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340B Hospitals Win In Medicare OPPS Supreme Court Decision – Healthcare

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The Supreme Court issued a long-awaited victory to 340B
hospitals this week, when it held in American Hospital Association et al. v. Becerra
et al
. that the Department of Health and Human
Services (HHS) had set unlawful Medicare reimbursement rates for
hospitals participating in the 340B Drug Pricing Program in 2018
and 2019. The Court’s decision promises much-needed financial
relief for 340B hospitals, which have weathered over two years of
reduced savings from the 340B program as a result of new policies
implemented by drug manufacturers, which are also still pending in the court system.

At issue in the case was a new Medicare payment policy announced
in the calendar year (CY) 2018 and CY 2019 outpatient prospective
payment system (OPPS), when HHS reduced payment rates for 340B
drugs dispensed by hospitals by nearly 30%. These reductions were
intended by HHS to approximate the discounts available to 340B
hospitals on the price of purchasing drugs from drug manufacturers,
reducing the savings generated by the 340B Program away from the
340B hospitals. The payment cuts were challenged by trade
associations representing hospitals and certain individual
non-profit hospital plaintiffs. Resolution of the issue has been
pending since suit was first filed in 2017.

Supreme Court Opinion

Justice Kavanaugh delivered the opinion for the unanimous Court,
stating that the Medicare statute provides HHS with two options
when HHS sets reimbursement rates, depending on whether HHS has
conducted a survey of hospitals’ acquisition costs for certain
outpatient prescription drugs. First, if HHS has conducted such a
survey, HHS may set the reimbursement rates to the hospitals’
average acquisition costs of the given drug for that year and may
vary the reimbursement rates by hospital group. Second, if HHS has
not conducted such a survey, HHS must set the reimbursement rates
based on the average sales price of the drugs charged by their
respective pharmaceutical manufacturers. 42 U.S.C. §

The Court found that the proposed changes to reimbursement for
only 340B hospitals was a variation of reimbursement rates by
hospital groups, which, the Court opined, could not be done under
the Medicare statute without conducting a survey of hospitals’
average acquisition costs in accordance with the first option
described above. HHS implemented the separate reimbursement rates
for non-340B hospitals and 340B hospitals in its 2018 and 2019 hospital OPPS final rules without such a
survey. The Court concluded that if HHS has not conducted a survey
of hospitals’ average acquisition costs, HHS may not vary the
reimbursement rates for outpatient prescription drugs by hospital
group, and as such, the reimbursement rates set in the CY 2018 and
CY 2019 hospital OPPS final rules were unlawful.

Uncertainties Remain over Timing and Scope of Remedies

While the Supreme Court clearly held that HHS’s 2018 and
2019 reimbursement rate cuts for 340B hospitals exceeded its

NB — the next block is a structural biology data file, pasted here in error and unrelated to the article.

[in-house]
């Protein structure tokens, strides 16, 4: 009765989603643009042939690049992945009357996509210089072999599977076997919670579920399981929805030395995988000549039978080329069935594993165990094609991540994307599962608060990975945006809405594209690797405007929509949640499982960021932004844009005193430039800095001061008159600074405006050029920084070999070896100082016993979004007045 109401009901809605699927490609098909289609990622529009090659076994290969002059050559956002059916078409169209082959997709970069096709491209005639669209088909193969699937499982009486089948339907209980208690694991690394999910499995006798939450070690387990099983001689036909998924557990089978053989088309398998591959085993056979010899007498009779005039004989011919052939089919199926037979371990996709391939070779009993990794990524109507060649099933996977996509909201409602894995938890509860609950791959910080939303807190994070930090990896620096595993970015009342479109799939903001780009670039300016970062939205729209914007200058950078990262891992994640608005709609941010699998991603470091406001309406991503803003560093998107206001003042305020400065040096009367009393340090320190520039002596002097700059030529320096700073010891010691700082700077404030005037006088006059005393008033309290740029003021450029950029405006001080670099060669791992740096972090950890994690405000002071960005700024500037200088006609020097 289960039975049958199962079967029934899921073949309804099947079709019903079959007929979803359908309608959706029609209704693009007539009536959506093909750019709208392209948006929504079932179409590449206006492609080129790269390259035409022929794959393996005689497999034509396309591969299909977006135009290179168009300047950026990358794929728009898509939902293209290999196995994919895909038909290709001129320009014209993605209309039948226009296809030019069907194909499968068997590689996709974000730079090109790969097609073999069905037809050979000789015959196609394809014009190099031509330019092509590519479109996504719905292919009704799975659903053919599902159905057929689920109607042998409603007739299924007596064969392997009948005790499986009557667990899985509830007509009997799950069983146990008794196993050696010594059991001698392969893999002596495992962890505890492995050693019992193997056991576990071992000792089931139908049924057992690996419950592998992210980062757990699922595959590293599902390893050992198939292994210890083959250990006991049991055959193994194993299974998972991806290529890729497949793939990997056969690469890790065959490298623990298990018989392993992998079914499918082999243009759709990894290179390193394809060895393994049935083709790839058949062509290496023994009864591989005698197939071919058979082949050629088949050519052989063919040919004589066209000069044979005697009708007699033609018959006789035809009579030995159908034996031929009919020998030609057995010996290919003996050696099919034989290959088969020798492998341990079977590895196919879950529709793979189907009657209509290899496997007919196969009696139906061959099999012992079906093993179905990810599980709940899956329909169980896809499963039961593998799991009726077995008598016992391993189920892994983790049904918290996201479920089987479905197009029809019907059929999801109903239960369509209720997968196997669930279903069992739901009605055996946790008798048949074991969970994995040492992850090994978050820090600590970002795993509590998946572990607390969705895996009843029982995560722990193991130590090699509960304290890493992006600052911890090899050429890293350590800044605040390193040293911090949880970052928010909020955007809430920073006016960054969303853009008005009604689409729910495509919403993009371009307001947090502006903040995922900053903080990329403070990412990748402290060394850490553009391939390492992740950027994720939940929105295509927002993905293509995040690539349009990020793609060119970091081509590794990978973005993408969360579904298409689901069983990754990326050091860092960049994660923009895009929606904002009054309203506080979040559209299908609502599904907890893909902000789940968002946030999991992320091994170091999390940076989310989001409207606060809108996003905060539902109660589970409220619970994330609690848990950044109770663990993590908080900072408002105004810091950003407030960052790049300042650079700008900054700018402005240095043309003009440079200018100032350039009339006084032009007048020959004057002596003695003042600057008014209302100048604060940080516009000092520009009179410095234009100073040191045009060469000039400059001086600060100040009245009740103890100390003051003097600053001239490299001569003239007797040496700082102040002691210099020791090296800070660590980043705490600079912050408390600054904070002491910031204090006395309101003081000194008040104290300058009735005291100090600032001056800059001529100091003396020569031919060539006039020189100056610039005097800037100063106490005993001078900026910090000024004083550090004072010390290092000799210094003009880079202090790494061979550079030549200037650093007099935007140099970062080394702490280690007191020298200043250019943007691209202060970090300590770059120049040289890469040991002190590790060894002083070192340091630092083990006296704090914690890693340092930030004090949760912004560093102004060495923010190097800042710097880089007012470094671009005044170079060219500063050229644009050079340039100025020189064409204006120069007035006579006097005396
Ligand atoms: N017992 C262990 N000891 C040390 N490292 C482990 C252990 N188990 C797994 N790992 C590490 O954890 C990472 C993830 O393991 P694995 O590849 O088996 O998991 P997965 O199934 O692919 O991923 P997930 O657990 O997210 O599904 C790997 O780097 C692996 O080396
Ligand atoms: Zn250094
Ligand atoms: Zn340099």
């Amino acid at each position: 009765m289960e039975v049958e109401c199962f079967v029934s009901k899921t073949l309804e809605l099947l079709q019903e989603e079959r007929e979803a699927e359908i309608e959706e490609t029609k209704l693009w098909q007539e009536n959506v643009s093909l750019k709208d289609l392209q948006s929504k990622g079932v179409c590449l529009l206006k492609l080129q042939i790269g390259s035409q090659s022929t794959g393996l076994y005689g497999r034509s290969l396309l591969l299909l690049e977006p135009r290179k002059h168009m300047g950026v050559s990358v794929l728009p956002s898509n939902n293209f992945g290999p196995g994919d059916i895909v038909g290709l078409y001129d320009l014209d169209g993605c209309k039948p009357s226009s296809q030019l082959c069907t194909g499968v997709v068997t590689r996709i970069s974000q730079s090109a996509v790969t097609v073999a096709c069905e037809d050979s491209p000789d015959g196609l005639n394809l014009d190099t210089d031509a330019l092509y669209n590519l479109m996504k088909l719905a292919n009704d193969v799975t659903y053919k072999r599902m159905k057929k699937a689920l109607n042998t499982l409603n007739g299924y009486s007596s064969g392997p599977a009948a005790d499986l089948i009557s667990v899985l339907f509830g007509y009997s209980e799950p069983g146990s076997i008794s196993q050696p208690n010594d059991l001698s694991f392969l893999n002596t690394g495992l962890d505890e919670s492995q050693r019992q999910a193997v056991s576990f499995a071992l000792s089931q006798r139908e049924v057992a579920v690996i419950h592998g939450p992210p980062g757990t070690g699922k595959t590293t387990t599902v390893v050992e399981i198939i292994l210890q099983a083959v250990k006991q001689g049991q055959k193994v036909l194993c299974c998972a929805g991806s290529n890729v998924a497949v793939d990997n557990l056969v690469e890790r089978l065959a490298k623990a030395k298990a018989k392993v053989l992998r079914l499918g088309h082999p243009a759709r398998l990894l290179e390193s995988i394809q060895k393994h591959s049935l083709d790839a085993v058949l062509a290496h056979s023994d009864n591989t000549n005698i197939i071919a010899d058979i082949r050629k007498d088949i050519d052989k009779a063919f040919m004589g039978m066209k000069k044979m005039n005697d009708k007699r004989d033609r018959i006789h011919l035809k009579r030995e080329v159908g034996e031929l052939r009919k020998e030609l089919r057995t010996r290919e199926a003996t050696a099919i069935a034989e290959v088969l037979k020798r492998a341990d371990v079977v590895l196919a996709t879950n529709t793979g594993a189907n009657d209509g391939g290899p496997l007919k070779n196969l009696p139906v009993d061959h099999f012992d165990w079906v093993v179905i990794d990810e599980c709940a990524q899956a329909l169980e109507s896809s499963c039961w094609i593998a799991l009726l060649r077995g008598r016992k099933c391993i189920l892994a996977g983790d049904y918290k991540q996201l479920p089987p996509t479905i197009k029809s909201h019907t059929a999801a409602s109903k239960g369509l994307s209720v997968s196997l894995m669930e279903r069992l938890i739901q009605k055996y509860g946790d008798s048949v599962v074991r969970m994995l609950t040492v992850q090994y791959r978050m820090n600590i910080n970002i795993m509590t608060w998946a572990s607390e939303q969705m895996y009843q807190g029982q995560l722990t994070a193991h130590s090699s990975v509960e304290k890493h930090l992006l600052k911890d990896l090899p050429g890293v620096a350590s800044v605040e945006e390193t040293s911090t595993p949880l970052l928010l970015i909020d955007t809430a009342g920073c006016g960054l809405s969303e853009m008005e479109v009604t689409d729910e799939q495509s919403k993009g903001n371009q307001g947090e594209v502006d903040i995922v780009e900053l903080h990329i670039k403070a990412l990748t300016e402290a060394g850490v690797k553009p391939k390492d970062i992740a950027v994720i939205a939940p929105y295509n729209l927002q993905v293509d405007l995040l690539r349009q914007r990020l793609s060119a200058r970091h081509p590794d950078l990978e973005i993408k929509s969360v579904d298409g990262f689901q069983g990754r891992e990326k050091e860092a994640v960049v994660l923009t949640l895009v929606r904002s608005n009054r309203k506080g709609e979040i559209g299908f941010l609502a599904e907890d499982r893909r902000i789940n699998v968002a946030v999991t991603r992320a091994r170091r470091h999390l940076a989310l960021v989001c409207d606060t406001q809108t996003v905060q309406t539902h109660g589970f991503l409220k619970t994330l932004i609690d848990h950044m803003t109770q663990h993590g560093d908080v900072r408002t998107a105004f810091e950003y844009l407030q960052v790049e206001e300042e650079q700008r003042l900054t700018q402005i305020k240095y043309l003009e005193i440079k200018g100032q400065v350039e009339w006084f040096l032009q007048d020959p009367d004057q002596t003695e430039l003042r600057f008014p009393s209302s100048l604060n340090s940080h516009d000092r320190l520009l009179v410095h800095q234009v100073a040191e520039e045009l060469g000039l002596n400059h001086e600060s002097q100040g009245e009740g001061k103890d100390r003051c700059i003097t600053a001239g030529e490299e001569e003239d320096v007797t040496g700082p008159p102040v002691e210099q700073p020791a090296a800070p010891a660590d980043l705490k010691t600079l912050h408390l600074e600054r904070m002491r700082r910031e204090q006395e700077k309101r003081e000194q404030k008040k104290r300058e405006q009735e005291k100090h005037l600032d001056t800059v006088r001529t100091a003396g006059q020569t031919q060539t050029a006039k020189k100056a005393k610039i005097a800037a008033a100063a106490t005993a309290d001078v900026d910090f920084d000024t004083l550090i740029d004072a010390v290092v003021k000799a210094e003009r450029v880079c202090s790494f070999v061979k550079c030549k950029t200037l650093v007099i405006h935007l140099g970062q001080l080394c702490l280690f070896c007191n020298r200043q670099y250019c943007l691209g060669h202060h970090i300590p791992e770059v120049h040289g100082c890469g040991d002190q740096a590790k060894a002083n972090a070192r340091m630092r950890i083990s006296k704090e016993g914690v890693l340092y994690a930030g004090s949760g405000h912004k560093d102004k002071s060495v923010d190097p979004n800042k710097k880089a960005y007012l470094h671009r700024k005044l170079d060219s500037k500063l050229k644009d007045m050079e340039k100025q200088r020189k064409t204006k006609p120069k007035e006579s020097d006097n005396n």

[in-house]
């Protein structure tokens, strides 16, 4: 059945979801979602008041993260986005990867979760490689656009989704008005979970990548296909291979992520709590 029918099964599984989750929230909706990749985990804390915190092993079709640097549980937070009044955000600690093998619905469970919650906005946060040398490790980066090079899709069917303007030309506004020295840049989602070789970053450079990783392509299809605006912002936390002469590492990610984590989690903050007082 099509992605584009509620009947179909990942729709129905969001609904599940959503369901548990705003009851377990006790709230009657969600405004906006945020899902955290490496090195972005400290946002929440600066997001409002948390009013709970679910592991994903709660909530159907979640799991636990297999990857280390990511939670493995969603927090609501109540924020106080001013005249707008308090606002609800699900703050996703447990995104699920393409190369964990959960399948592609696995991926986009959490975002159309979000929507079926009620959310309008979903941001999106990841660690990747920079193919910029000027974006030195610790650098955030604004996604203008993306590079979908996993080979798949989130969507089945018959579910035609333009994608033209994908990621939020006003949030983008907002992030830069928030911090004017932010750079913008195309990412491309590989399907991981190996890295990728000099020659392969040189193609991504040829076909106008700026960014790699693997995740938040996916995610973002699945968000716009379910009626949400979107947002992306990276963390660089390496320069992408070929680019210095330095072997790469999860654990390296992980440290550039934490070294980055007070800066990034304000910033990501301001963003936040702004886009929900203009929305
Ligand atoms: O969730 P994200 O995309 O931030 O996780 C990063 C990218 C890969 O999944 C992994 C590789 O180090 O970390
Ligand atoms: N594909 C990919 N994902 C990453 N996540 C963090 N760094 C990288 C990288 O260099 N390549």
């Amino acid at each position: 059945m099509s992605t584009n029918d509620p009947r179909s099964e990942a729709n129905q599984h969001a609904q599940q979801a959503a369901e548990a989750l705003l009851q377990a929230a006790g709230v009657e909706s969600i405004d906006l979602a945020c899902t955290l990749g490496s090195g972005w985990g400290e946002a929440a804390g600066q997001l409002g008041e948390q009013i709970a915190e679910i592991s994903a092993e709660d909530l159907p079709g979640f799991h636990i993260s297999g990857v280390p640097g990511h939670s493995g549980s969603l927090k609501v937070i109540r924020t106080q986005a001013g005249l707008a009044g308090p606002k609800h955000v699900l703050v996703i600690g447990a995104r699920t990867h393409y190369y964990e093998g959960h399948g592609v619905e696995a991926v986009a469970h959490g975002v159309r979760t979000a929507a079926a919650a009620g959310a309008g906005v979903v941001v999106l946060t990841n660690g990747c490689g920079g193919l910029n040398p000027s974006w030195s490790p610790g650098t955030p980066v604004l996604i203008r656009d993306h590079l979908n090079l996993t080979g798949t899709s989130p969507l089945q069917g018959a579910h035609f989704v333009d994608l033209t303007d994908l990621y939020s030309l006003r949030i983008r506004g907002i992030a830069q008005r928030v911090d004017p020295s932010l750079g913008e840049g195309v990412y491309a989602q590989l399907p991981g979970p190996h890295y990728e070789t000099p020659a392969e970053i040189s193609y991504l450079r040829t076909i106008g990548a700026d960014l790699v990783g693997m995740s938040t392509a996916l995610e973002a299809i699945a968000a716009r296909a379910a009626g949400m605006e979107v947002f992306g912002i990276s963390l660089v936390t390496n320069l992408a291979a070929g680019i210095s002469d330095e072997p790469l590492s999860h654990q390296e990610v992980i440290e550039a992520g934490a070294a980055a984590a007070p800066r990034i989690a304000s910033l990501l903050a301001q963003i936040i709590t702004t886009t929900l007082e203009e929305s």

authority under the Medicare statute, it did not clearly address
how the violation should be remedied. The Court remanded the case
to the lower courts for further proceedings consistent with its

Significant uncertainty remains, including around the timing and
scope of financial relief to 340B hospitals. In 2019, a U.S. District Court hearing the same case held
– as the Supreme Court would agree years later – that
the rate reductions in the CY 2018 and CY 2019 OPPS final rules for
340B hospitals were unlawful. Rather than vacating the rules, the
District Court remanded the CY 2018 and CY 2019 rules to HHS, so
that it could “unscramble the egg.” HHS appealed the case
before offering a proposal on remedies, but may now be again
directed to outline its proposal for remedying the violation.

Of particular interest is the potential for the remediation of
the violation to impact both 340B and non-340B hospitals. This is
because Medicare OPPS rate adjustments are applied in a budget
neutral manner, meaning the reduction in payments to certain
hospitals for 340B drugs led to an increase in payments for other
services and for non-340B drugs under the OPPS, and a general shift
of funding away from 340B hospitals toward non-340B hospitals. The
complexity of unwinding such adjustments in 2019 prompted the Court
to request that HHS “take the first crack at crafting
appropriate remedial measures.” At this time, it is unclear
whether HHS will propose to adjust all OPPS payments for CY 2018
and CY 2019 or to focus solely on remedying underpayments to 340B

Also of interest is the potential for the remedies to impact
additional fiscal years. The Supreme Court’s decision addressed
only the OPPS rates included in the filing, which were CY 2018 and
CY 2019. In 2020 (after the CY 2020 OPPS rates were already in
effect), HHS conducted a survey of hospitals’ average acquisition
costs. It is unclear whether HHS or the plaintiffs of the case just
decided will also seek to adjust OPPS payments for CY 2020, CY
2021, and/or CY 2022 under the same reasoning outlined by the
Supreme Court, or whether they will be considered outside the scope
of the case and potentially distinguishable by the survey
conducted. In addition, the proposed OPPS rule for CY 2023 is
expected later this summer, and will also announce HHS’
intended policy with regard to reimbursement of 340B drugs for the
next year.

Next Steps

While the timing and scope of remedies is still uncertain, the
Supreme Court opinion remains welcome news for 340B hospitals.

The content of this article is intended to provide a general
guide to the subject matter. Specialist advice should be sought
about your specific circumstances.

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